Odum and I have been going at it in the comments thread of my Dark Knight post. I’m mentioning it here because that post has slipped behind the front page of Candleblog and it’s an interesting disagreement we’re having. Any Candleblog readers who are into comics should check it out.
I’m posting the two most recent comments here so we can pick this up under this post (if there’s any more to say — there may not be). Other readers should feel free to weigh in. Read the earlier comments first though — they’re good.
Points where we deviate, I think:
1. You define something as “art” based on how it affects you personally – the very essence of a subjective definition. As in “I know it when I see it.” I define art as the media – and then subjectivize it through qualifying it as “bad” art or “good” art… or effective or ineffective, or whatever. I don’t think that how it touches or doesn’t touch me should qualify a term that is in use well beyond me. I think this is especially true if you ascribe such a particularized purpose to art as needing to “change” you.
2. I guess I just don’t see that the medium was “transcended” because I don’t see that it needed any “transcending.” It’s just a broader medium now, and we’re all better off for it, methinks.
Saying every movie, regardless of quality, is a work of “art” and then distinguishing between “good” art and “bad” art isn’t very satisfying to me, and here’s why: A film like Spider-Man 2 can succeed at everything it aspired to — looks great, captures the flavor and tone of the comics, is exciting and entertaining and occasionally touching, and gives the viewer a great two-hour ride. While a film like Catwoman can fail all of those tests. Spider-Man 2 is “good” in all of the ways we expect it to be and Catwoman is “bad.” My whole point is that The Dark Knight does stuff that neither of those films do — it has layers of meaning and it made me examine myself a little bit. The labels “good” and “bad” become a little weak at that point. I don’t want to gush too much here — it was not the greatest film I’ve ever seen or anything, but it was the first super hero movie I can think of that had that kind of depth. I’m using the word “art” to make that distinction. You can use whatever word you’re comfortable with (or simply disagree with me), but do you see what I mean at least?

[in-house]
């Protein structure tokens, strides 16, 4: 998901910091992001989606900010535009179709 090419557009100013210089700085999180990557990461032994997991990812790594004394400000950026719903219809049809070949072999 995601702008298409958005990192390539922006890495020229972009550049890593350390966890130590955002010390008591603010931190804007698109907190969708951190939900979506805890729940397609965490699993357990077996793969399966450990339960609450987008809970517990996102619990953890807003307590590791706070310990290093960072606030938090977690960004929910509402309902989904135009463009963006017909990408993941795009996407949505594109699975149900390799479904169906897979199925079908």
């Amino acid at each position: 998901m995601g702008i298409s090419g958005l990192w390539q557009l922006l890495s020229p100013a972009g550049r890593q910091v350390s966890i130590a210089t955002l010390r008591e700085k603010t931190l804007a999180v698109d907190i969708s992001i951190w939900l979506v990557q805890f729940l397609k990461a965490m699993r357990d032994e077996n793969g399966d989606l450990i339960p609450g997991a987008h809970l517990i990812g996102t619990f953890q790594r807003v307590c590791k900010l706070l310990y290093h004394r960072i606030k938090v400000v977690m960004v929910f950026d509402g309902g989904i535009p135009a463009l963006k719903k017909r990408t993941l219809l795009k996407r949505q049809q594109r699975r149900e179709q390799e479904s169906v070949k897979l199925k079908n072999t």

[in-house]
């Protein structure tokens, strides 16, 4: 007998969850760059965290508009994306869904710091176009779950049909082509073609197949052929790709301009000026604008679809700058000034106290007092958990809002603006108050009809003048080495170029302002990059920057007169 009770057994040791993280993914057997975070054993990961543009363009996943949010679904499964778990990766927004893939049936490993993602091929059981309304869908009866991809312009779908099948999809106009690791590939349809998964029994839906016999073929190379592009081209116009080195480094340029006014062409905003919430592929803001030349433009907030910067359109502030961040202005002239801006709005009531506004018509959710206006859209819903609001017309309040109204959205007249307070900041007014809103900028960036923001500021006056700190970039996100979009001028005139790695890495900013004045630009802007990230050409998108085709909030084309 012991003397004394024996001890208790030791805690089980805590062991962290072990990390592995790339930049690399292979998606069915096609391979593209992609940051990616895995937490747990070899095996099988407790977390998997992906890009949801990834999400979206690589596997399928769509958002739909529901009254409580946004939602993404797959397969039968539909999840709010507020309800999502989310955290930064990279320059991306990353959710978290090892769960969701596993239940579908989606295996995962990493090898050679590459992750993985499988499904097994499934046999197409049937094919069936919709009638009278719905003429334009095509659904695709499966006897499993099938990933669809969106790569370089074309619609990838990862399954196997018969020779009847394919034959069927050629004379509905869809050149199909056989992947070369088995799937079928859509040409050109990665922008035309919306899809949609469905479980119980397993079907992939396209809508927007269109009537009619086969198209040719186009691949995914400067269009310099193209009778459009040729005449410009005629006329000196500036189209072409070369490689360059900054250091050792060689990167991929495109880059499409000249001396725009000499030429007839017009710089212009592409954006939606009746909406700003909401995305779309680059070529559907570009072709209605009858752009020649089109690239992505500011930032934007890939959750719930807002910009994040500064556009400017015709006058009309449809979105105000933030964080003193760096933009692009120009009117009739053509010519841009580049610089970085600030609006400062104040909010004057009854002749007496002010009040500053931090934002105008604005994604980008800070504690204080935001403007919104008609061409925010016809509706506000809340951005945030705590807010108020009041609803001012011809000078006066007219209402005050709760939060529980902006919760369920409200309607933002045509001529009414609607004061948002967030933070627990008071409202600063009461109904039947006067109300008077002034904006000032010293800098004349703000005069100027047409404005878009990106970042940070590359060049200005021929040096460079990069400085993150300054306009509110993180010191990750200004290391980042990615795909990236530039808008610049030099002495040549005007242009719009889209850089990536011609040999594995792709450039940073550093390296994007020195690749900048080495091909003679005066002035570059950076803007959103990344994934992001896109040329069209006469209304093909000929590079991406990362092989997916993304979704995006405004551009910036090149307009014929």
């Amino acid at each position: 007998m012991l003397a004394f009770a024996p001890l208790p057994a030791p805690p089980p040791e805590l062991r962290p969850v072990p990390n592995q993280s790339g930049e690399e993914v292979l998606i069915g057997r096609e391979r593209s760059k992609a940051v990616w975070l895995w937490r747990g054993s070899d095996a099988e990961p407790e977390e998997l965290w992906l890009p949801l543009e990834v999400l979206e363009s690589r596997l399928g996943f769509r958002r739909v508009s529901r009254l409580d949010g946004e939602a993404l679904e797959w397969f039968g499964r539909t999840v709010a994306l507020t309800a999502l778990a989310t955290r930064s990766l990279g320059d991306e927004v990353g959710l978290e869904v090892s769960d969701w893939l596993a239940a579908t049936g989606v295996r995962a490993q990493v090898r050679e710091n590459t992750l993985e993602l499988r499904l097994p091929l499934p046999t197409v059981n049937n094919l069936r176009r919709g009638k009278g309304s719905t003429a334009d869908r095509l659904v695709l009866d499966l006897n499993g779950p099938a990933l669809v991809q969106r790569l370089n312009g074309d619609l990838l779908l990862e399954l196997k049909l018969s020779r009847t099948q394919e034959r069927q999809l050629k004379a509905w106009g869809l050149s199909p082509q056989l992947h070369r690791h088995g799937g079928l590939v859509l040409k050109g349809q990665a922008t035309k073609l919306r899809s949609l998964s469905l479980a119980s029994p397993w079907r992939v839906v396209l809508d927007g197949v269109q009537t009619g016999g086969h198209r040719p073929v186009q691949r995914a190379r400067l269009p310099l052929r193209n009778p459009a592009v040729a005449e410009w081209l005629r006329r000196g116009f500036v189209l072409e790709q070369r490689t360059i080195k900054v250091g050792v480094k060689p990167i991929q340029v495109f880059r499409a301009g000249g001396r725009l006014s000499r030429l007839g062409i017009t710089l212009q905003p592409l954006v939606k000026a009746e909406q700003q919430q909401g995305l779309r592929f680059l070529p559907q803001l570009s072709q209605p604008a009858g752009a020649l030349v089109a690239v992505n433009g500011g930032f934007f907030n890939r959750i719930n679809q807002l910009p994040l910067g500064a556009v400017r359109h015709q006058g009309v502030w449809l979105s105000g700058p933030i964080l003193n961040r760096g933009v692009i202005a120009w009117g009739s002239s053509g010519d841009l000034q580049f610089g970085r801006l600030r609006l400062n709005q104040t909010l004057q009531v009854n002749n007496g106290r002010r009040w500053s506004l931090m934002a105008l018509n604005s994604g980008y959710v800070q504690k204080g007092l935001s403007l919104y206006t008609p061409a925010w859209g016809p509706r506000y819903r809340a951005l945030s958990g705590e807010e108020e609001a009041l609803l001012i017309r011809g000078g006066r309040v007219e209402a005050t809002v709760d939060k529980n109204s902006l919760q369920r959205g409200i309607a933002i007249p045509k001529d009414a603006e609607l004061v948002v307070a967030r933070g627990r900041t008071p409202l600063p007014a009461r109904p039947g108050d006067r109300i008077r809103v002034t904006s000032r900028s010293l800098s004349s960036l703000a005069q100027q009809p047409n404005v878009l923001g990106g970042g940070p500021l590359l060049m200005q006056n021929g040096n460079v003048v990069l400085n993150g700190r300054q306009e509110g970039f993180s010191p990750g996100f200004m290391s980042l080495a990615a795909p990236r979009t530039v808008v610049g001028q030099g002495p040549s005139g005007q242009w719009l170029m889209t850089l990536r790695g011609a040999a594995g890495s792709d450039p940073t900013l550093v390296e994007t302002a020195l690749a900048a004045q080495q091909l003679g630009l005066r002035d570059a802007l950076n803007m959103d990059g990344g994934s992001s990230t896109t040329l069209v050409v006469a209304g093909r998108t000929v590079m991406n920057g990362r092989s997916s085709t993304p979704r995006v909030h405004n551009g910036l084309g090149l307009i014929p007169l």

“I just don’t see that the medium was “transcended” because I don’t see that it needed any ‘transcending.’”
See Alex’s point about the Code. The time frame I picked wasn’t just because I was getting hairs in funny places at the time, it was also the beginning of the direct market (bypassing the news services) and the proliferation of comics specialty shops, and the time when comics publishers began to take creator’s rights more seriously (DC was way ahead of Marvel on this and I suspect that’s why writers like Moore and Miller were drawn to them). And yes, the dimming shadow of the Code was a huge influence on the growing-up of the content of comics in the early 80s.
For a good example of the influence of that period of time on comics, read a Roger Stern Spider-Man arc from the early 80s (Stern was a “good” writer from that time) and then read a Bendis arc on Daredevil from a couple of years ago. Both are mainstream Marvel books written by top writers in the field from the two different eras. The difference is night and day in terms of story and character complexity. Mainstream comics writers can go places now they never could have 25 years ago and it was Miller and Moore (and a short list of others) who made that possible. That’s what I mean by “transcended.”